July 25, 2019 / 8:56 AM / 2 months ago

UPDATE 2-Euro zone bond rally grinds to a halt after Draghi doesn't deliver cut

* Investor hopes for easing high before ECB meeting

* Draghi keeps rates on hold, signals more easing

* Bond yields rise after earlier fall to new lows

* Euro zone periphery govt bond yields tmsnrt.rs/2ii2Bqr (Writes through after Draghi news conference)

By Virginia Furness and Saikat Chatterjee

LONDON, July 25 (Reuters) - A strong rally in euro zone bonds ran out of steam on Thursday after European Central Bank policymakers left rates unchanged but opened the door to more easing, underwhelming investors who had expected more.

Core German government bond yields were left higher on the day after a news conference in which ECB President Mario Draghi signalled another round of monetary easing but expressed caution about pulling the trigger too quickly.

Yields across the bloc had fallen sharply, with the German 10-year Bund touching new all-time lows, in the wake of the ECB’s initial statement, which markets interpreted as dovish.

The ECB said in its statement it saw rates at “present or lower levels” through mid-2020, giving up a previous pledge to keep rates unchanged. It also tasked its staff with looking at various other easing options including restarting asset purchases.

But bond markets, which had rallied significantly in the run-up to Thursday’s meeting, expecting immediate action, appeared disappointed by the tone of Draghi’s news conference. Yields were mostly up across the board by around 1300 GMT.

Germany’s government bond yield was 3.5 bps higher at -0.346%, having earlier hit a new all-time low of -0.422% — below the ECB’s -0.4% deposit rate.

“The initial statement put all the options on the table, as well as the potential for tiering, but then he was a bit less forthright,” said Lyn Graham Taylor, rates strategist at Rabobank.

“The message from the press conference was that we haven’t discussed much, and things are mostly pushed back to September.”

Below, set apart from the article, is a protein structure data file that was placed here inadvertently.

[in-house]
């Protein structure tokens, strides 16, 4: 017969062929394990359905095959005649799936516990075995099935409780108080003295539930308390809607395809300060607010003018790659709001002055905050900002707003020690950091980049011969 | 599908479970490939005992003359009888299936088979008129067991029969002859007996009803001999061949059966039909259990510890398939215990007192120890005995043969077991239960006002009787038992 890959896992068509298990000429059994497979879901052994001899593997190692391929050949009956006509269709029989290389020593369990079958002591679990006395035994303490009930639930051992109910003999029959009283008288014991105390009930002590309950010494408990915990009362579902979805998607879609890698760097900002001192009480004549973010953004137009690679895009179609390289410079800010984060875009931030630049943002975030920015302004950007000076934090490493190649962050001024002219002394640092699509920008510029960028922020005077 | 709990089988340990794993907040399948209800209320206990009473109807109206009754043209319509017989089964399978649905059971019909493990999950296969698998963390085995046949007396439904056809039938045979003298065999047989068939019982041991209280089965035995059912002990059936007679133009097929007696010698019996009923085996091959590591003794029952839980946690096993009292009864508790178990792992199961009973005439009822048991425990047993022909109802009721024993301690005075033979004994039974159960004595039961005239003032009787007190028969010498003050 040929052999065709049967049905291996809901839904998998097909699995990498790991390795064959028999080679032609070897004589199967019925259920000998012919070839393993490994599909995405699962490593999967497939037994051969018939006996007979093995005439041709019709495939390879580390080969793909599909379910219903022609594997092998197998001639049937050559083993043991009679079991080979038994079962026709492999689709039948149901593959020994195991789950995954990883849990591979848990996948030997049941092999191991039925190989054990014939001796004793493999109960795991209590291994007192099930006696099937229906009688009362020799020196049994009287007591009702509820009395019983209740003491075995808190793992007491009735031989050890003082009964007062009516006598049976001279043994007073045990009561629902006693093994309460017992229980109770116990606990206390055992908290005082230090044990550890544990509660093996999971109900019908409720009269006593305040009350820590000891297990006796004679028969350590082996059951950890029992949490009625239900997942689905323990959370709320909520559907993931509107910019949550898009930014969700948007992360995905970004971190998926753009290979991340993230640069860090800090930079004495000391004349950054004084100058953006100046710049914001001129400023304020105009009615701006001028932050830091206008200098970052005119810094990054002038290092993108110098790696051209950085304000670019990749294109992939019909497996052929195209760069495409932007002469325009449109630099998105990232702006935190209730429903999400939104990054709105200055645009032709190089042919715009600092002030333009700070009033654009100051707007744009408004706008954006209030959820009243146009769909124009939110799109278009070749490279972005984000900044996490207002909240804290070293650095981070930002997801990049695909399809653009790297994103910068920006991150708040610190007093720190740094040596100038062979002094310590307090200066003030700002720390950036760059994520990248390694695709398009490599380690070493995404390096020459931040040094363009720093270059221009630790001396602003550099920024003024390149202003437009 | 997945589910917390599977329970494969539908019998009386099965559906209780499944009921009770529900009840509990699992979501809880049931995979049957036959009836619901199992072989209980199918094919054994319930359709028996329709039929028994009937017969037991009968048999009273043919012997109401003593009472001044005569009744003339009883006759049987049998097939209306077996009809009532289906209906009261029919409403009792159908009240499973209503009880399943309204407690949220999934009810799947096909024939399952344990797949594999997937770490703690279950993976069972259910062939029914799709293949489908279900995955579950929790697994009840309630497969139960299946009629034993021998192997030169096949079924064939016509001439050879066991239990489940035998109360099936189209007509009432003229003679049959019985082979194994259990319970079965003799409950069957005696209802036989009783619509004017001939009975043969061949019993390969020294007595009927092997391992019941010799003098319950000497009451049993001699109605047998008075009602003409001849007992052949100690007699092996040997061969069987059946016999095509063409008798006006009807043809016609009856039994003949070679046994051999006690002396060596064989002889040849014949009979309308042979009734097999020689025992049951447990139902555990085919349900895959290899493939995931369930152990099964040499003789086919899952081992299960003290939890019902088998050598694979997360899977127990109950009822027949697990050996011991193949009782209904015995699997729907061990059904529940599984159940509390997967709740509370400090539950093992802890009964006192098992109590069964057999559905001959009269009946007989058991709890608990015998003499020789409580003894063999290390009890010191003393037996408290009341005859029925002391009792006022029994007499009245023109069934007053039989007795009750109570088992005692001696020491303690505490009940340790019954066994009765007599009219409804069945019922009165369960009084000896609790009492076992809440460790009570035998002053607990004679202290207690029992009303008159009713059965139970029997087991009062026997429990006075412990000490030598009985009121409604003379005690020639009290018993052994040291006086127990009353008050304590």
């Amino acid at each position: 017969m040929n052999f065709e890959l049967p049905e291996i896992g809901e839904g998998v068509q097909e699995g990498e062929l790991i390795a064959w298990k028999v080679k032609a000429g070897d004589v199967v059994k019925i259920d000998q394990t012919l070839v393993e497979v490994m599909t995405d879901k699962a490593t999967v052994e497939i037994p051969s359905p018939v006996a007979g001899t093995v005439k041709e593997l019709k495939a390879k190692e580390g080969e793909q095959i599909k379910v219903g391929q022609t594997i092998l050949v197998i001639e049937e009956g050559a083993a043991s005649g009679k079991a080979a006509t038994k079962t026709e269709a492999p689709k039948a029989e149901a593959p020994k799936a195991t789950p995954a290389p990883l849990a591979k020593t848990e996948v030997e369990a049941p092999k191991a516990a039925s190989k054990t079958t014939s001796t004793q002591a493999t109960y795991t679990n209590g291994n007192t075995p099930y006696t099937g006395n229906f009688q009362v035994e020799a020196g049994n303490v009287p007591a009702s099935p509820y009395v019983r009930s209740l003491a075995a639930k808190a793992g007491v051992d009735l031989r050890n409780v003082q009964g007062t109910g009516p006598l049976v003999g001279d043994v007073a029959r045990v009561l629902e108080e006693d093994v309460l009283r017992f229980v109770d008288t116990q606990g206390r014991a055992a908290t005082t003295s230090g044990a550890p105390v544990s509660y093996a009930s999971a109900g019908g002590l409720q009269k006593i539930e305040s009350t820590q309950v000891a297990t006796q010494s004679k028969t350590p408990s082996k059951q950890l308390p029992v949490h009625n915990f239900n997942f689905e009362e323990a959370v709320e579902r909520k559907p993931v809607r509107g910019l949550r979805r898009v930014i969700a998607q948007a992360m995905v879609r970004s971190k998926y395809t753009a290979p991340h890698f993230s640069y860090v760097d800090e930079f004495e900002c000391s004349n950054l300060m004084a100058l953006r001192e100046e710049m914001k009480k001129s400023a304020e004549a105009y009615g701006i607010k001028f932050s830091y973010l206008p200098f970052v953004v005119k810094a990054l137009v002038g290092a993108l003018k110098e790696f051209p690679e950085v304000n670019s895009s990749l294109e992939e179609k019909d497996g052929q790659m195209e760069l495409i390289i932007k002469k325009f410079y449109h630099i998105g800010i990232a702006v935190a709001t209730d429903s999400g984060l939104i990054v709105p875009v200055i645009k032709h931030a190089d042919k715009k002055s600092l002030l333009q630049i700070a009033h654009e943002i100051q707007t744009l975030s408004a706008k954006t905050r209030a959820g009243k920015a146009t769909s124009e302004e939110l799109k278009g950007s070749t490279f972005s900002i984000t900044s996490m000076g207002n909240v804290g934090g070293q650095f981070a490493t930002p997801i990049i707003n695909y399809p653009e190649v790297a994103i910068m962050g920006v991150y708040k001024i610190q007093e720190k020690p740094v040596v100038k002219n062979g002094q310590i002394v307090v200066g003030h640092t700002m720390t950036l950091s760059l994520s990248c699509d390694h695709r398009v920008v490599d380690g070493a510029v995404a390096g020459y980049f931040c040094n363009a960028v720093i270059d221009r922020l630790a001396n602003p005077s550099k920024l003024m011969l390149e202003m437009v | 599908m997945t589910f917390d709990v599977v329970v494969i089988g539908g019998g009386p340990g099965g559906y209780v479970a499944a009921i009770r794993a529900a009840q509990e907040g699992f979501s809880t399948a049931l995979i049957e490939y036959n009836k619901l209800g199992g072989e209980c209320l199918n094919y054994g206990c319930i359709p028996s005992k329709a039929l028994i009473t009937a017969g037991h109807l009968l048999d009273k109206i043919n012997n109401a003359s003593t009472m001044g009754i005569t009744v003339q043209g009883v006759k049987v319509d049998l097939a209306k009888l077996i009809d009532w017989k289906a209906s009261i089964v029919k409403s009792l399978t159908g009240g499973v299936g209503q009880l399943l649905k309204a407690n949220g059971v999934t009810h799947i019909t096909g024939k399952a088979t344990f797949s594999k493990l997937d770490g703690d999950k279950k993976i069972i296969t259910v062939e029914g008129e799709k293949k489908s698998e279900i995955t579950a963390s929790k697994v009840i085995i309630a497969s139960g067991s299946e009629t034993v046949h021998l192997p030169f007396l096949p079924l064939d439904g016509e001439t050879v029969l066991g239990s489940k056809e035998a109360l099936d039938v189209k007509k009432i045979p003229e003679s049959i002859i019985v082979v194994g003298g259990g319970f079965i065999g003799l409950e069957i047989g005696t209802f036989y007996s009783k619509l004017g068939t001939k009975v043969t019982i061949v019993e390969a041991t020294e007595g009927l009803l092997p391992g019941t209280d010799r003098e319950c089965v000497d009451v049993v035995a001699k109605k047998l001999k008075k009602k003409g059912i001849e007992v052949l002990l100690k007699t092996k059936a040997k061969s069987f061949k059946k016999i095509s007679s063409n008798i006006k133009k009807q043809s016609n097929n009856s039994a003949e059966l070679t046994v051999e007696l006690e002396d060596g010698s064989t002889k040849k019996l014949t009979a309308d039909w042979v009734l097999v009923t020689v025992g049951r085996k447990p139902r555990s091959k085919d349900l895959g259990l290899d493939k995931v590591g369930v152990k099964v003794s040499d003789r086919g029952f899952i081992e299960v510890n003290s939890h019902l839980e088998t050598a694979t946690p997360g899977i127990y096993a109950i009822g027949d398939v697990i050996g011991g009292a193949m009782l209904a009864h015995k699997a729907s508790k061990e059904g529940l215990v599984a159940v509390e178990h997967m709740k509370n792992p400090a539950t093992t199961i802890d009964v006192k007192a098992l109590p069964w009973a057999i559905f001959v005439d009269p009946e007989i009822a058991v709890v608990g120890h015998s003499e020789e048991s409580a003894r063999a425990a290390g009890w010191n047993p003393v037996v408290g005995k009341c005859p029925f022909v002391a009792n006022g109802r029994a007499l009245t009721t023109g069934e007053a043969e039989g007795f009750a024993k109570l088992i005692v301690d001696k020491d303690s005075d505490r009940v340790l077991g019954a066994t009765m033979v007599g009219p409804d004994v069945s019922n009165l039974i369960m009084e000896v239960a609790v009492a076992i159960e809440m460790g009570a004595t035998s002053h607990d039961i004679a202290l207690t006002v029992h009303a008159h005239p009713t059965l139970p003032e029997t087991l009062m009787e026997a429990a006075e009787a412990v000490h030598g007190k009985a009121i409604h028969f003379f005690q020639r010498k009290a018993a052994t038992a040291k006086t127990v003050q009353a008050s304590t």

Money markets are now pricing in around an 84% chance of a 10 basis point rate cut by the ECB in September.

The increasingly overt promises of more stimulus are intended to prop up confidence in a euro zone economy struggling with a manufacturing recession that risks unravelling years of stimulus by the central bank.

But some commentators believe the ECB is running out of options.

“He’s doing his best to support the euro zone, but we’re reaching the point where they are running out of ammunition and at some point you’ll see questions about credibility,” said Oliver Blackbourn, portfolio manager on the UK-based multi-asset team at Janus Henderson Investors.

“It’s difficult to see what they can do without some sort of fiscal response or joint response between fiscal side and the central bank.”

Italian 10-year government bond yields were last up 5 bps on the day, reversing an earlier drop of 11 basis points to stand at 1.55%.

Other 10-year bond yields in the periphery were around 6 bps higher, having earlier fallen by as many as 9 bps .

Draghi also said the ECB’s all-important inflation target of just under 2% should not be viewed as a cap, opening the door to more stimulus for longer.

A market gauge of long-term inflation expectations rose to its highest level since May 2019 during Draghi’s speech, rising from 1.2957 at Wednesday’s close to a high of 1.3582 before easing back to 1.3269.

The ECB meeting followed more poor economic data.

Business morale in Germany, the euro zone’s biggest economy, deteriorated more than expected in July, hitting its lowest level since April 2013, the monthly Ifo institute survey showed on Thursday.

That followed a flash Purchasing Managers’ Index (PMI) reading on Wednesday showing business growth across the euro zone has been much weaker than expected this month.

Although a majority of economists in a Reuters poll expected a deposit rate cut only in September, weak data had raised pressure on ECB officials and sent German yields deeper into negative territory.

Reporting by Saikat Chatterjee and Virginia Furness; Graphic by Sujata Rao; Editing by Catherine Evans

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